Uvagut TV Breaks Ground as Canada’s First Inuit-Language TV Channel (Jan. 14, 2021)
January 14, 2021
FOR IMMEDIATE RELEASE
Uvagut TV Breaks Ground as Canada’s First Inuit-Language TV Channel
At 12:01 a.m. Monday, January 18, Nunavut Independent Television (NITV) makes history when it launches Canada’s first all-Inuit Inuktut TV channel.
Uvagut TV ("Our" TV) will broadcast 168 hours a week of Inuit-produced culture, arts, movies and information programming available in all base packages nationally to more than 610,000* Shaw Direct satellite customers as well as Arctic Co-op’s Cable subscribers in Nunavut and NWT. Other satellite and cable systems will be added over the months ahead. Viewers around the world can stream Uvagut TV online 24/7 at uvagut.tv
* Subscriber count current as of November 30, 2020.
Breaking ground as the first Indigenous–language channel and, with APTN, only the second Indigenous television service among 762 broadcasting in Canada, Uvagut TV increases total Indigenous-language television programming available to Canadian audiences by 500%.
Uvagut TV builds on the hard work of countless people over the past four decades who dreamed it was possible to deliver Inuktut television to Inuit audiences to preserve, promote and revitalize Inuit culture and language. The team behind Uvagut TV represented Canada at the 2019 Venice Biennale of Art, presenting the Inuit-language film One Day in the Life of Noah Piugattuk to mark the 2019 United Nations Year of Indigenous Languages.
“For me, Uvagut TV is a dream come true – to see Inuit culture and to hear our language full time on TV,” says Lucy Tulugarjuk, NITV Chair and Executive Director, and director of the Inuit-language children’s film, Tia and Piujuq.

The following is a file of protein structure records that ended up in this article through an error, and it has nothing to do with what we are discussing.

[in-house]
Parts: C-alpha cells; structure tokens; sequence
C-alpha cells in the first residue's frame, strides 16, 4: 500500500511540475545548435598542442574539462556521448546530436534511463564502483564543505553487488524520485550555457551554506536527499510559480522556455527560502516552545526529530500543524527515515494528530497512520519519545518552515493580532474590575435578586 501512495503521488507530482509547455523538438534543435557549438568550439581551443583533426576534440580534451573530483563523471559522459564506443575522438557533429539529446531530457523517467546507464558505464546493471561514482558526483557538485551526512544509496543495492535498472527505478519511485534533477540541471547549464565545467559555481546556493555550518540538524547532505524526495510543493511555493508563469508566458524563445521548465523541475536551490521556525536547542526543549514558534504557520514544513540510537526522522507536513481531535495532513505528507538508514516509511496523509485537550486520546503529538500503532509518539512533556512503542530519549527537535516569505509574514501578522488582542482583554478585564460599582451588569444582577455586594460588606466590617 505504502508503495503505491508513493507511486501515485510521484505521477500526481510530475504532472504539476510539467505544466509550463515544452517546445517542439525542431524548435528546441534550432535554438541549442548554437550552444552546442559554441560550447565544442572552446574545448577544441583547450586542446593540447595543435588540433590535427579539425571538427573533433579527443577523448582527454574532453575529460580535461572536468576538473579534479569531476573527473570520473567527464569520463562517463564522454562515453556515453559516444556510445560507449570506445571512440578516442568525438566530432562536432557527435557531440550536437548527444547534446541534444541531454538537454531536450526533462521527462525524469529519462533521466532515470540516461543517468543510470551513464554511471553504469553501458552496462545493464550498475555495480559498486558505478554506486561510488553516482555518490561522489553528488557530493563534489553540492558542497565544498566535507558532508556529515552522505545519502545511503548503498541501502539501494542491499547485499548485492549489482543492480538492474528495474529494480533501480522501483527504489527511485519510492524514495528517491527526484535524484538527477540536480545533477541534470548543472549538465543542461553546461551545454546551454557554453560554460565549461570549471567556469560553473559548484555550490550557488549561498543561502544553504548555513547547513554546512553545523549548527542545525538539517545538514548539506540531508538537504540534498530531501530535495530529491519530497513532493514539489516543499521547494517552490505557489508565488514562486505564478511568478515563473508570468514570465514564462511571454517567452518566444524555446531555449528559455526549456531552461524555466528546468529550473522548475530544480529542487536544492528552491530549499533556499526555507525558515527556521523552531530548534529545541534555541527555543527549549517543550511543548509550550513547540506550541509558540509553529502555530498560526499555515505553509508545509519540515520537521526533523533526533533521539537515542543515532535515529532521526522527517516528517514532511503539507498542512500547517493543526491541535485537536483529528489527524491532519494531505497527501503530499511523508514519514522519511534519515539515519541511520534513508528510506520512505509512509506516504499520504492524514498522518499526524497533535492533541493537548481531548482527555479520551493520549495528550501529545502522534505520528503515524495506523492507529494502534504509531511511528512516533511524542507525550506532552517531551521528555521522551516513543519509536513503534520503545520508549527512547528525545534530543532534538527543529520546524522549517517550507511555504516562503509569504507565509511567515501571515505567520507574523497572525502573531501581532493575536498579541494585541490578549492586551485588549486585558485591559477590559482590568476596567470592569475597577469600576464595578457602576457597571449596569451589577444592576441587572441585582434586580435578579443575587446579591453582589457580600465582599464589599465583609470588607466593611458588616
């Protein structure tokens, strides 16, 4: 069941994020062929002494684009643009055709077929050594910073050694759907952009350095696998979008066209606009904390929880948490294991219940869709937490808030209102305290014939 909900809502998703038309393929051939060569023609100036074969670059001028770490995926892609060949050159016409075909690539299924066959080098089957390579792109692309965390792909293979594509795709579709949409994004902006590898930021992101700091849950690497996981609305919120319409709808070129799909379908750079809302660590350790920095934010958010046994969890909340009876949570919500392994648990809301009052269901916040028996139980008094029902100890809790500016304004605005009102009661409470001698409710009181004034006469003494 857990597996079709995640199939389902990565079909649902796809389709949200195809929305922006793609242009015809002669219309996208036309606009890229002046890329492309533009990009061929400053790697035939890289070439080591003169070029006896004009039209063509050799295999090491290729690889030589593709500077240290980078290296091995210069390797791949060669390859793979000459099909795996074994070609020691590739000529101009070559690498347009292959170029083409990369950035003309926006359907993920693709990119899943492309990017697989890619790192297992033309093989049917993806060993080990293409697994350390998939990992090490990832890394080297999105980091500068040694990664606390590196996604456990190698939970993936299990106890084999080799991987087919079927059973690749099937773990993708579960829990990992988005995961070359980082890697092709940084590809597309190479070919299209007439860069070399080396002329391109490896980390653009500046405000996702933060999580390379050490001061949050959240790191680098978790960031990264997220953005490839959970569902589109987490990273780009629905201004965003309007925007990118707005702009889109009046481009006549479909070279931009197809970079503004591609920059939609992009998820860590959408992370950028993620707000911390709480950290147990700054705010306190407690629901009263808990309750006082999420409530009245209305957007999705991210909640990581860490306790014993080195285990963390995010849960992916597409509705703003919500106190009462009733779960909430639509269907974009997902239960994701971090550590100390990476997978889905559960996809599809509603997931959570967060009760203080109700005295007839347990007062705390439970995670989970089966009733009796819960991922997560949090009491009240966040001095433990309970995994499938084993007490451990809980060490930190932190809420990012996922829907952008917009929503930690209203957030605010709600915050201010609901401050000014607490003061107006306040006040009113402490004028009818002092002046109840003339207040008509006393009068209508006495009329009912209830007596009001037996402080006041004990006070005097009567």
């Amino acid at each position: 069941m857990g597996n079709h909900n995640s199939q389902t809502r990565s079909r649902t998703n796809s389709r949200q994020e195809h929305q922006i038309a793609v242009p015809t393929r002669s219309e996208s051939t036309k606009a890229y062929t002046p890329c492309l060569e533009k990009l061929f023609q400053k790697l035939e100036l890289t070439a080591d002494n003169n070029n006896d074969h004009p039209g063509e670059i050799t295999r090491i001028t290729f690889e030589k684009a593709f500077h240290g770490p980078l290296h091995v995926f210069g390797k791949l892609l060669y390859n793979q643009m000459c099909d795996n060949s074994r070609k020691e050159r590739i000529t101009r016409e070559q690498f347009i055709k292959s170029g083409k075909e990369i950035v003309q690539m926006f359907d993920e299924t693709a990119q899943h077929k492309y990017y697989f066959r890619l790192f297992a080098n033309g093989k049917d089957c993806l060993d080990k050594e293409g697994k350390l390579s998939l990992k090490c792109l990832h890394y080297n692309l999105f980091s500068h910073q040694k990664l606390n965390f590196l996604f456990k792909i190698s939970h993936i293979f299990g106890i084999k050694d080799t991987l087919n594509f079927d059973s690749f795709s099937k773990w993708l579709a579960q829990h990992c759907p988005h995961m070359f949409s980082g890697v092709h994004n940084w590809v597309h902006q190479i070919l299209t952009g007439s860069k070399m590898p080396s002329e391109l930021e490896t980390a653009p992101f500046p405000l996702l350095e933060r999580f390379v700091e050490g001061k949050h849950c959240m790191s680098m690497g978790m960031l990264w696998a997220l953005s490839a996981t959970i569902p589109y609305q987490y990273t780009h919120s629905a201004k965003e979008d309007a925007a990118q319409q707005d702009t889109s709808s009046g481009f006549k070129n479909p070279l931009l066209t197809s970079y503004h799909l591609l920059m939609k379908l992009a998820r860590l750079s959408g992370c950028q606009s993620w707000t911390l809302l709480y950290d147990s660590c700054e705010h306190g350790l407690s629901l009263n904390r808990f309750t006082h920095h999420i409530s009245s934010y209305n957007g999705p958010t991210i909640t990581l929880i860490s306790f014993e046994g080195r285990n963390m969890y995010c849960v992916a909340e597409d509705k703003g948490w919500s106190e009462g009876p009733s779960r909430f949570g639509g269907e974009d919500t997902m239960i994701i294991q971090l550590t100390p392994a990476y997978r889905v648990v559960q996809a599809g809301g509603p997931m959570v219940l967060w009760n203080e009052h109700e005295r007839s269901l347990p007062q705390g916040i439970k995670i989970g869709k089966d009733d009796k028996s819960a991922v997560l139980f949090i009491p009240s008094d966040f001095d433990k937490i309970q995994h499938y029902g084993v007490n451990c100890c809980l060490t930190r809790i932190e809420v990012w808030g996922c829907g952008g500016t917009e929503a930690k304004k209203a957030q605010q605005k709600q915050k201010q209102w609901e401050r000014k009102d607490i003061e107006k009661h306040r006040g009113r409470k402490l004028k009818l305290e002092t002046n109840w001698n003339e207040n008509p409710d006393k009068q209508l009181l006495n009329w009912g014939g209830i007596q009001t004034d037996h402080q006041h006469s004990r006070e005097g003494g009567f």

“As our elders pass away, we are fighting against time to keep Inuit culture and language alive for our children and grandchildren. TV in Inuktut all day every day is a powerful way to keep a living language for future generations.”
Filmmaker Dr. Zacharias Kunuk O.C., NITV co-founder and Head of Isuma, welcomes the historic breakthrough. "We've been independent from day one and after 35 years we finally have our own channel,” he says. “Our ancestors survived by the strength of their wits and their community. These new ways of storytelling can help Inuit survive for another thousand years. People who turn on Uvagut TV any time of day or night will see our own stories in our own language.”
“This is an exciting time for Nunavummiut, especially those whose first language is Inuktut,” says Mary Nirlungayuk, Corporate Secretary and Vice President Corporate Services at Arctic Co-operatives Limited. “The arrival of Uvagut TV means Arctic People will have the opportunity to see programming in our own language, representing our own culture. A lot of work went into making this happen, and Arctic Co-ops is proud to be a part of this historical step towards preserving and growing the Inuit language. “
Uvugat TV broadcasts five hours every day of Inuktut children’s programs including Inuit Broadcasting Corporation’s award-winning Takuginai series and programs by Inuvialuit Communications Society; shows by Isuma, Arnait Video, Artcirq, Kingulliit and Taqqut Productions; award-winning Inuktut movies like Atanarjuat The Fast Runner; classic series, documentaries and new programs like Silakut Live From the Floe Edge and Tunnganarnik broadcasting live from Nunavut communities and the remote arctic wilderness. Uvagut TV also will include live coverage of the upcoming Nunavut Impact Review Board Public Hearings into the controversial Baffinland Iron Mine Phase 2 expansion, bringing vital transparent coverage of this issue live to Inuit, national and global audiences.
About Uvagut TV & NITV
Uvagut TV is Canada’s first 24/7 Inuktut television channel created by Nunavut Independent Television Network (NITV) and IsumaTV with programs from Inuit Broadcasting Corporation and other Inuit independent producers hosted on www.isuma.tv. NITV is an Inuit-owned and controlled non-profit Northern Online Distributor and Eligible Broadcaster. Founded in 1991 in Igloolik, Nunavut, as a training centre for Inuit community filmmaking,
NITV is dedicated to the enhancement and preservation of Inuktut and Inuit culture through the creation and exhibition of Inuit video art linking Nunavut communities through Internet television channels and local access internet-TV, media training and digital literacy initiatives, and the production and distribution of Inuktut video, film, and now broadcast television.
Uvagut TV gratefully acknowledges launch support provided by the Indigenous Screen Office.
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Cynthia Amsden, Roundstone Communications